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Walking a Half Marathon

Amanda Wendorff

As a beginning runner, it will likely take you some time to build your endurance to the point where you can continuously run 21 kilometers or 1.31 miles. In the meantime, you may wonder, "Can you walk during a half marathon?" The answer is an unequivocal yes!

Walking during a half marathon is not only allowed but also very common. If you're ready to enter a half marathon event but still want or need to do some walking, you are not alone and will still find the race day experience rewarding.

In this article, we'll answer some questions about walking in a half marathon, including:

  • Can you walk a half marathon running race?
  • What's the cutoff time for a half marathon race?
  • What's an average walking pace?
  • What's an average half marathon time for your age and gender?
  • How fast do you need to go in a half marathon walk to complete the race within the official time?
  • What are some tips for training to walk a half marathon?
MOTTIV app user Brett Faro gets ready to cross the finish line at a race.

Walking During A Half Marathon Running Race

It is absolutely permissible to walk during a half marathon race. Whether you include walking breaks between jogging intervals or decide to walk the entire race, you are still welcome in any half marathon event.

You'll definitely have company if you include walking in your half marathon. You will find athletes in all sorts of situations who choose to walk during the half, including:

  • Beginner runners who are still building up to running 21 kilometers continuously. Most training plans built for beginner runners will start with a run-walk program that, on most training days, alternates walking and running intervals. This strategy works very well for new runners and may last many weeks. But you don't need to wait to enter a half marathon until you can run the entire distance non-strop - run-walk intervals work in races, too!
  • Experienced runners whose bodies do better with walk breaks. Many experienced runners find that including short walk breaks during their races allows them to finish the race faster and feel better. Many running coaches suggest walking through the aid stations in any distance race, as the short break is good to bring the heart rate down a bit, allows for a mental reset, and generally helps runners maintain good form for longer.
  • Runners who need to walk a bit during the half marathon in order to cool off, catch their breath, or take a mental break.
  • Devoted walkers - beginners and experienced racers alike - who enter the race with the plan to do more walking than running. Many half marathon races have participants who choose to walk the entire race or a large portion of it. Some of these walkers are new athletes, but many are experienced racers who simply prefer walking. Some athletes have very fast power walking paces and often walk faster than a lot of runners!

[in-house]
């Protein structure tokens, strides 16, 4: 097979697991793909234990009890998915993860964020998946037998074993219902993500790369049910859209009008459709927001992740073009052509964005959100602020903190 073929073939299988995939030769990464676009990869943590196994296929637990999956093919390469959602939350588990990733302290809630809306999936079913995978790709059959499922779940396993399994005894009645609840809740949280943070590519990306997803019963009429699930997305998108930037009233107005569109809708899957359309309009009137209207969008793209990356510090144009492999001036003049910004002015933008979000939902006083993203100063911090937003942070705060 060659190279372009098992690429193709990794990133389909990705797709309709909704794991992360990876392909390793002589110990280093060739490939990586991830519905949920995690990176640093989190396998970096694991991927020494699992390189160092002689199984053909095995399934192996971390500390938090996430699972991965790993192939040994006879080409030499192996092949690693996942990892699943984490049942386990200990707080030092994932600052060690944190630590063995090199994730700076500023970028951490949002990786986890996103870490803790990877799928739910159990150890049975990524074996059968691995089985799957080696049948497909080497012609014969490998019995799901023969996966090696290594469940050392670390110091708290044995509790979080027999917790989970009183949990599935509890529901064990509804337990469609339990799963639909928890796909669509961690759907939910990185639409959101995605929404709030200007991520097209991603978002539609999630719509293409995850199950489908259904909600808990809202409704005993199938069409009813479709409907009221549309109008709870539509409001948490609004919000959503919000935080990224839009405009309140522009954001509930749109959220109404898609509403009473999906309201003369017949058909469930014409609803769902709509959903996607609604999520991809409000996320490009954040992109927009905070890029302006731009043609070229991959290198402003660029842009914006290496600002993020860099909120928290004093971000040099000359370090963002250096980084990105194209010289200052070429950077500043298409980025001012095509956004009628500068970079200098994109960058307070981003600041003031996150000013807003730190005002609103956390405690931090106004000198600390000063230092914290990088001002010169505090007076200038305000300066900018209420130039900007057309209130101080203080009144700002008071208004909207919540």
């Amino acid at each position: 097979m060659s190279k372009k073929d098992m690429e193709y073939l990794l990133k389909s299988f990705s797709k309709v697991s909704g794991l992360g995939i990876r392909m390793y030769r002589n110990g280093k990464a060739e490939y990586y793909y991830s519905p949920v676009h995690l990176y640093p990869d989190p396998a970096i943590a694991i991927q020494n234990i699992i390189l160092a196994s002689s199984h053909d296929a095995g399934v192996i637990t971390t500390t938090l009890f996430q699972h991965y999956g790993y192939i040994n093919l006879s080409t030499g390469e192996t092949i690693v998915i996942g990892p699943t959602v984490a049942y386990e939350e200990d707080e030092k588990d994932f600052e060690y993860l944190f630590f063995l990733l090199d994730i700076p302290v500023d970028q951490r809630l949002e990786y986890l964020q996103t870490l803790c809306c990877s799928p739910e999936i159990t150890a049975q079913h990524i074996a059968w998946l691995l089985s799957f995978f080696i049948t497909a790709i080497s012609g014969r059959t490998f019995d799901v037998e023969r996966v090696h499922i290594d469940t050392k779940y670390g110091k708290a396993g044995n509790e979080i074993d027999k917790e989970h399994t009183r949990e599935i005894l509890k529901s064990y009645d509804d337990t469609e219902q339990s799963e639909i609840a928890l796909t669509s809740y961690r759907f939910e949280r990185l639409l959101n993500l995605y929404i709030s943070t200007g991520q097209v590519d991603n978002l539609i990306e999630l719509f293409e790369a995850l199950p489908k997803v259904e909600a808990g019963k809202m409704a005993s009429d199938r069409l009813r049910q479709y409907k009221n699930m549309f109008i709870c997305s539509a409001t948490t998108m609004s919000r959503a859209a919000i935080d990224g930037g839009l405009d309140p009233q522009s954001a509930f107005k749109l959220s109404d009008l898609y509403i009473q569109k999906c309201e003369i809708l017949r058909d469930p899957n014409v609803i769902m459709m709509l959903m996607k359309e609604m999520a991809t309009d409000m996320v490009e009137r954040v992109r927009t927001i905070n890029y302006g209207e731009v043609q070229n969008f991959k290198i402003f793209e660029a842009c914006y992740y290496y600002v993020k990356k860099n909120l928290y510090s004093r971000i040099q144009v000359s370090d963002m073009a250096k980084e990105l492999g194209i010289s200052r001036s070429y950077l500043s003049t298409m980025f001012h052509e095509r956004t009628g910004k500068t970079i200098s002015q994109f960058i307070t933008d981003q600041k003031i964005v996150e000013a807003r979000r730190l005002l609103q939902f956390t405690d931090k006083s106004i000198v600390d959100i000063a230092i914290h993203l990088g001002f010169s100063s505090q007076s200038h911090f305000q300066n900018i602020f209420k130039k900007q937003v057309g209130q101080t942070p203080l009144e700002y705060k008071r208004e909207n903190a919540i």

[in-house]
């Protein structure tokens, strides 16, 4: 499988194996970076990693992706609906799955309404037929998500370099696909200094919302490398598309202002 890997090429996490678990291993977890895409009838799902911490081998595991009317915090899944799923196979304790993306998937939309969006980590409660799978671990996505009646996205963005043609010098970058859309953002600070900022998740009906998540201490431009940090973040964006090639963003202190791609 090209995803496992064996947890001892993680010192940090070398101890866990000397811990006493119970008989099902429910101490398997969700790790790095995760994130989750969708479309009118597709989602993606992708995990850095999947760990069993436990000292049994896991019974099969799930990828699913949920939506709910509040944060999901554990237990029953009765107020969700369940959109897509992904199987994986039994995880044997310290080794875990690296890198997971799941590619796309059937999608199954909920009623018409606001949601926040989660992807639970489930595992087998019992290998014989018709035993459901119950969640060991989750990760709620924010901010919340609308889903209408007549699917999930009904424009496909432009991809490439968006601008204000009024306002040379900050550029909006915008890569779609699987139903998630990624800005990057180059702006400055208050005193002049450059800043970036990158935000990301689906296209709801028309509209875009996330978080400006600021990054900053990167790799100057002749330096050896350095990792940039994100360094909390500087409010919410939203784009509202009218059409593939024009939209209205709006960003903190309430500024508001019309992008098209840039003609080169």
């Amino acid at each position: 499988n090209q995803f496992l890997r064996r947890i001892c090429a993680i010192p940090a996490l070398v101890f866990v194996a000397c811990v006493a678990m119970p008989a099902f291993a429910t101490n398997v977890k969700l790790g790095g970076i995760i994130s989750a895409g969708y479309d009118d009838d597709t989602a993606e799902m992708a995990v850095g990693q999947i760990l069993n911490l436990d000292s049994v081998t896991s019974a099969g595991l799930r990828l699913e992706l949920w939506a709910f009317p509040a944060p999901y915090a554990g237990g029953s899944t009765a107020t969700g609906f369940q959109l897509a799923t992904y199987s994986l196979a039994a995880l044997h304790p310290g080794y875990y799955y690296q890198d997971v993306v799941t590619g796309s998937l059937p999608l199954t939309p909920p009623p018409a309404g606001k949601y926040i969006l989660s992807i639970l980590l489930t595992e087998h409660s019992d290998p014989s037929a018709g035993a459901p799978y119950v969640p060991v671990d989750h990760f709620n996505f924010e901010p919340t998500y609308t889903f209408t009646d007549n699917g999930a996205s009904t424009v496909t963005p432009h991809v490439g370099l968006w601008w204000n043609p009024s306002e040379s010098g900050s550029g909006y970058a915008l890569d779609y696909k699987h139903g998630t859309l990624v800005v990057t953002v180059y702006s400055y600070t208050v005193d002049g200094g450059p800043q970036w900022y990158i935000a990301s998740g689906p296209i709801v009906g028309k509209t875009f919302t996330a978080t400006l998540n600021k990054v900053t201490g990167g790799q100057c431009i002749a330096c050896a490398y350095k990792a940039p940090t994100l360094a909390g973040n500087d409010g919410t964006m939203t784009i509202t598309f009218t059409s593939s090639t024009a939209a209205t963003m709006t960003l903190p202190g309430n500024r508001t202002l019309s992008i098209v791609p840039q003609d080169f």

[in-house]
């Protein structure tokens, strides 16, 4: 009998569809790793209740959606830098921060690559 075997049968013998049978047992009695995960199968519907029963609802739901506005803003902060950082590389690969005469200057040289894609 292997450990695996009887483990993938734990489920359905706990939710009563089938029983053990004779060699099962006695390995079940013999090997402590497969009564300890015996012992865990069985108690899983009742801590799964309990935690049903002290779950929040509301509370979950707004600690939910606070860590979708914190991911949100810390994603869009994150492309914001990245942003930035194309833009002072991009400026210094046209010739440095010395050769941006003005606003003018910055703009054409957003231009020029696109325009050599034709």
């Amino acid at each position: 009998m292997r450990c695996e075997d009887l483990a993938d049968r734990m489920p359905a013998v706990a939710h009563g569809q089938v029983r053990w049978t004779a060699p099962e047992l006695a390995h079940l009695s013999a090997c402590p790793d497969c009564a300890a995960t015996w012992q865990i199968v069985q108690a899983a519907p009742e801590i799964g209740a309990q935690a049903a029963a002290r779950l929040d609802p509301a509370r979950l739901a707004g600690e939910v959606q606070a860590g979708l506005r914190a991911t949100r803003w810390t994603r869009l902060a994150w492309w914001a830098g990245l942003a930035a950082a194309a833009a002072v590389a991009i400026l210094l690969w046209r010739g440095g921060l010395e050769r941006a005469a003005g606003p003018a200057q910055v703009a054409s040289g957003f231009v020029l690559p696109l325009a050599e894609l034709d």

Walking the Entire Half Marathon

If you're planning to walk the entire 13.1 miles of a half marathon, or a large proportion of it, the biggest concern is ensuring your walking pace is fast enough to complete the race within the stated time cutoff, if there is one.

At most races, finishing after the cutoff does not mean you cannot finish the race or will be pulled from the course. It simply means the official race is over, so you may not get an official time or finisher medal. However, some race directors may ask you to stop the race if you fall behind the pace to finish in time. If you're going to walk most of the half marathon, it is always worth researching to determine the cutoff time and how it is enforced.

What is the Cutoff Time for a Half Marathon Race?

While there is no standard cutoff time for half marathon races, the majority will have a cutoff of 3.5 to 4 hours.

Here are the average paces you will need to hold to finish the race before a few example cutoff times:

  • 3.5 Hours: You will need to hold an average pace of 16 minutes, 2 seconds per mile, or 9 minutes, 58 seconds per kilometer.
  • 3 Hours, 45 Minutes: You will need to hold an average pace of 17 minutes, 11 seconds per mile, or 10 minutes, 40 seconds per kilometer
  • 4 Hours: You will need to hold an average pace of 18 minutes, 19 seconds or 11 minutes, 23 seconds per kilometer

How Long Does it Take to Walk a Half Marathon?

If you're planning to walk and wondering how long it takes to walk a half marathon or what finish time to expect, we've compiled this chart showing the average brisk walking speed for various age groups and the corresponding half marathon finish time.

Age Miles/Hour Pace Per Mile Kilometers/Hour Pace Per Kilometer Approximate finish time for 13.1 miles or 21.1 kilometers
20-29 4-4.5 13:20 to 15:00 6.4-7.2 8:17 to 9:19 2 hours, 54 minutes to 3 hours, 16 minutes
30-39 4-4.2 14:17 to 15:00 6.4-6.8 8:52 to 9:19 3 hours, 7 minutes to 3 hours, 16 minutes
40-49 3.8-4.2 14:17 to 15:47 6.1-6.8 8:52 to 9:48 3 hours, 7 minutes to 3 hours, 26 minutes
50-59 3.6-4 15:00 to 16:40 5.8-6.4 9:19 to 10:21 3 hours, 16 minutes to 3 hours, 38 minutes
60-69 3.4-3.8 15:47 to 17:38 5.5-6.1 9:48 to 10:57 3 hours, 26 minutes to 3 hours, 50 minutes